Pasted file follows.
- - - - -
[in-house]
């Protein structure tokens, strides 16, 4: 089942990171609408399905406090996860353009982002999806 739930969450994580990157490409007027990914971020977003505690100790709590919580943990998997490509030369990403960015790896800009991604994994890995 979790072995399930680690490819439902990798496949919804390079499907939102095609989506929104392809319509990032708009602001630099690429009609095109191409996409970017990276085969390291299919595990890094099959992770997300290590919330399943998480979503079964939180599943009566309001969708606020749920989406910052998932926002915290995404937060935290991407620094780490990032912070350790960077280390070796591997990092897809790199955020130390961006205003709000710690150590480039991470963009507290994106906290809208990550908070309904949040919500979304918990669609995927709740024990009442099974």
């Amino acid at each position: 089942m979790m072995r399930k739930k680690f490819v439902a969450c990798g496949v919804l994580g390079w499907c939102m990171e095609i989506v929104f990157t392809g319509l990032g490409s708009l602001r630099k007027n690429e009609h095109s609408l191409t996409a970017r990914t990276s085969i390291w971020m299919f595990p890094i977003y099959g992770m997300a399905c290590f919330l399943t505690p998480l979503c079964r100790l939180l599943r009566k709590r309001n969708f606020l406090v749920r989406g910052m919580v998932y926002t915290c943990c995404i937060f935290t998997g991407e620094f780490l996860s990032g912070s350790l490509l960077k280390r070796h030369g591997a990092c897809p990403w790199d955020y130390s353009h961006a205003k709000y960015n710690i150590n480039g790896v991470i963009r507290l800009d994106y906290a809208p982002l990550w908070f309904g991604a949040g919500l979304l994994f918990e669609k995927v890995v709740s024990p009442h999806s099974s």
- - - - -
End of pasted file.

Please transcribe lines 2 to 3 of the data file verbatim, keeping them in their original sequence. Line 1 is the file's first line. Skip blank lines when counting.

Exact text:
């Protein structure tokens, strides 16, 4: 089942990171609408399905406090996860353009982002999806 739930969450994580990157490409007027990914971020977003505690100790709590919580943990998997490509030369990403960015790896800009991604994994890995 979790072995399930680690490819439902990798496949919804390079499907939102095609989506929104392809319509990032708009602001630099690429009609095109191409996409970017990276085969390291299919595990890094099959992770997300290590919330399943998480979503079964939180599943009566309001969708606020749920989406910052998932926002915290995404937060935290991407620094780490990032912070350790960077280390070796591997990092897809790199955020130390961006205003709000710690150590480039991470963009507290994106906290809208990550908070309904949040919500979304918990669609995927709740024990009442099974």
């Amino acid at each position: 089942m979790m072995r399930k739930k680690f490819v439902a969450c990798g496949v919804l994580g390079w499907c939102m990171e095609i989506v929104f990157t392809g319509l990032g490409s708009l602001r630099k007027n690429e009609h095109s609408l191409t996409a970017r990914t990276s085969i390291w971020m299919f595990p890094i977003y099959g992770m997300a399905c290590f919330l399943t505690p998480l979503c079964r100790l939180l599943r009566k709590r309001n969708f606020l406090v749920r989406g910052m919580v998932y926002t915290c943990c995404i937060f935290t998997g991407e620094f780490l996860s990032g912070s350790l490509l960077k280390r070796h030369g591997a990092c897809p990403w790199d955020y130390s353009h961006a205003k709000y960015n710690i150590n480039g790896v991470i963009r507290l800009d994106y906290a809208p982002l990550w908070f309904g991604a949040g919500l979304l994994f918990e669609k995927v890995v709740s024990p009442h999806s099974s």